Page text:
As has been noted, media coverage can give a misleading picture of the health risks of air pollution. Coverage tends to focus on short-term peaks, such as those seen recently in Western Europe, but the health risks of air pollution are primarily related to long term exposure, and show no ’safe threshold’ effect. Elevated baseline levels of pollution are thus more of a problem than occasional peaks.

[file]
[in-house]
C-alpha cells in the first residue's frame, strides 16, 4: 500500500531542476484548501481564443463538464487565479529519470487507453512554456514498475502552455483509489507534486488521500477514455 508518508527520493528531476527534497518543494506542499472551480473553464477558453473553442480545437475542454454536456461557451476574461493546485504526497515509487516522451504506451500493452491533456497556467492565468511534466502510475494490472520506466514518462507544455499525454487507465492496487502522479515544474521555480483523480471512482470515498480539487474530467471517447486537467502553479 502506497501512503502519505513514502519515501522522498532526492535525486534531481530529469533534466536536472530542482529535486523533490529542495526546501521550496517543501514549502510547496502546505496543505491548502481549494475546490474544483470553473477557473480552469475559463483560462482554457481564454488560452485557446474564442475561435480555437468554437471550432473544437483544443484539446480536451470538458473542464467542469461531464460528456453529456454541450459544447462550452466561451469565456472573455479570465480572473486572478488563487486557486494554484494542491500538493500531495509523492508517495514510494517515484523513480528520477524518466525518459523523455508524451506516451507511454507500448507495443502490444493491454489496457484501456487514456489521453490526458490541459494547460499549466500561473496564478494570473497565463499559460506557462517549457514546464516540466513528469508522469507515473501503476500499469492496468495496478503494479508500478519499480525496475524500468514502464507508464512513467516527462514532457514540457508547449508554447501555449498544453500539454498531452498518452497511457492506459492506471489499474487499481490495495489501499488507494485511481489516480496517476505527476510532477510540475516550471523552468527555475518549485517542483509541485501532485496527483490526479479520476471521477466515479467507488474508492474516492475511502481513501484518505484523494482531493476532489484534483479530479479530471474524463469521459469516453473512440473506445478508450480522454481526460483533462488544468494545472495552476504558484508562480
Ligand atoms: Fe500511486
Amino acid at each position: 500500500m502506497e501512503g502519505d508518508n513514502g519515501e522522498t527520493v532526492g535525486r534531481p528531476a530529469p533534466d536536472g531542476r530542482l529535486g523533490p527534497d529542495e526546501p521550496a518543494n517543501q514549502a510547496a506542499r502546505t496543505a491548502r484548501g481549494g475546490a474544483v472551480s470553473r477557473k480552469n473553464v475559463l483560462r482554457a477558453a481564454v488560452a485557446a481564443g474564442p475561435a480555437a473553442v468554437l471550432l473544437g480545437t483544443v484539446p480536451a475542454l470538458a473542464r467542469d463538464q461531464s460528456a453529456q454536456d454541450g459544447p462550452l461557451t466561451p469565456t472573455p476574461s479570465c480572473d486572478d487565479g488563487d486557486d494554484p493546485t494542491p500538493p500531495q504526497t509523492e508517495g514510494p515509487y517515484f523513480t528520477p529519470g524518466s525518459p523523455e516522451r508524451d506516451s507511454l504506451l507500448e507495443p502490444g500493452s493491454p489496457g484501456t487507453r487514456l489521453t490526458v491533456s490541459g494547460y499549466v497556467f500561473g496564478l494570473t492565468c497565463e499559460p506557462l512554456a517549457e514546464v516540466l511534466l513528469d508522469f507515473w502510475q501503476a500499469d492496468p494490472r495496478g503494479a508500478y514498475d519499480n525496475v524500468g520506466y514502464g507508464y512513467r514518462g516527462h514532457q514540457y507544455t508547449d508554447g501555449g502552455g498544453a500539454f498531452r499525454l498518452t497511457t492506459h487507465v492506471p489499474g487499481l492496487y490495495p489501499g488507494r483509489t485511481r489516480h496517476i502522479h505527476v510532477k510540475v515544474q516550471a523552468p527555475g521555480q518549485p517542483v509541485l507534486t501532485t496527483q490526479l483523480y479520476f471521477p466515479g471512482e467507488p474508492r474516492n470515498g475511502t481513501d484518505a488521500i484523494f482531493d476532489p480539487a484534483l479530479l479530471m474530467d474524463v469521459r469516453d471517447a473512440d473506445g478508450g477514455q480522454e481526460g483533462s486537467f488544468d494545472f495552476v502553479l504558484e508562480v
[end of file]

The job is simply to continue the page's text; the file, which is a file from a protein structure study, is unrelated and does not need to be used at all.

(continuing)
There’s another important aspect of air pollution that often goes unnoticed; small geographical differences can have a marked effect on exposure to air pollution and thus on risk of adverse health effects. For example, living near a busy road appears to substantially increase air pollution-related mortality. A study published last year in the Lancet (press summary here) investigated the effects of very local differences in air quality on mortality by pooling 22 European cohort studies. The investigators found that an increase in average annual fine particulate (PM2.5) exposure of 5 µg/m3 was associated with a 7% increase in the risk of dying from all natural causes. This is approximately the difference between living on a busy urban road and living in a traffic-free area. The finding was robust in the face of correction for various possible confounding factors. Continue reading